Maurice DELAGE (1879–1961)
Four Hindu Poems
Decca CD 425948-2   Eloquence CD ELQ4803670 [42:00]


Maurice Delage was Ravel’s only pupil. His output was fairly small and he is poorly represented on record – a situation which might change if the wonderful, subtle performance (recorded in 1966) of his Four Hindu Poems by Janet Baker and the Melos Ensemble were to be played more frequently on radio. As Bob Briggs says in his review of a rival performance: “It was a revelation to discover this work…”.  The other performances on the CD are pretty special as well…..

Editor’s Note: This CD is still available in its Eloquence release. It is also available for streaming from the Naxos site.


Rootham_Holbrooke_CDLX7219.jpg Joseph HOLBROOKE (1878-1958)
Violin Sonata no.3 in F ‘Orientale’ op.83 (1926) [12:34]
Sir Henry WALFORD DAVIES (1869-1941)
Violin Sonata no.2 in D minor op.7 (1896) [18:10]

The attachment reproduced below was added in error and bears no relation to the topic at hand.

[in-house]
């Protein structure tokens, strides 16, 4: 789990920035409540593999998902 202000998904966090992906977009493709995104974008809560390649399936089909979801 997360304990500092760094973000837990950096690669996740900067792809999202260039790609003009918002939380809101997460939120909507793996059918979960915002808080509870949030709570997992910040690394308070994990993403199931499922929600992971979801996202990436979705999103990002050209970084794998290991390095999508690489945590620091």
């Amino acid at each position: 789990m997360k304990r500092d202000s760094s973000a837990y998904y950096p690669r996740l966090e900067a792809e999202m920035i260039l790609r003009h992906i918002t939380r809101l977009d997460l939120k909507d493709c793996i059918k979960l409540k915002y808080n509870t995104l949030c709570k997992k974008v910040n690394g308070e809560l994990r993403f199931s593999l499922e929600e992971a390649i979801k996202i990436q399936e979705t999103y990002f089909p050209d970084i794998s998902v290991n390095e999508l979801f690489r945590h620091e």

Cyril ROOTHAM (1875-1938)
Violin Sonata in G minor (1925) [19:49]
Arthur BENJAMIN (1893-1960)
Sonatina for cello and piano (1939)* [11:56]
Jacqueline Roche (violin); Robert Stevenson (piano); Justin Pearson (cello); Sophia Rahman (piano)      rec. Potton Hall, Suffolk, 14-16 February 2008
      World premiere recordings except *first CD recording
      DUTTON EPOCH CDLX7219 [63:00]

The Rootham Violin Sonata is a beautiful work, with a pastoral quality similar to the sound of Vaughan Williams, and it should be better known – as, no doubt, should the rest of his output. I still hope to record his Piano Trio one day.

Read Rob Barnett’s MusicWeb review here.

Editor’s Note: This CD remains available. There are no options for digital download or streaming.


Raymond Walker


Cellier_Dorothy_8660447.jpg      Alfred CELLIER (1844-1891)
Dorothy (1886) [70.52]
Majella Cullagh (soprano - Dorothy)
Lucy Vallis (mezzo-soprano - Lydia)
Stephanie Maitland (mezzo-soprano - Phyllis)
Matt Mears (tenor - Wilder)
John Ieuan Jones (baritone - Sherwood)
Edward Robinson (baritone - Bantam)
Patrick Relph (baritone - Tuppitt)
Michael Vincent Jones (tenor - Lurcher)
Sebastian Maclaine (tenor - Strutt)
Victorian Opera Chorus and Orchestra/Richard Bonynge
rec. 2018, Royal Northern College of Music, Manchester, UK
NAXOS 8.660447 [70.52]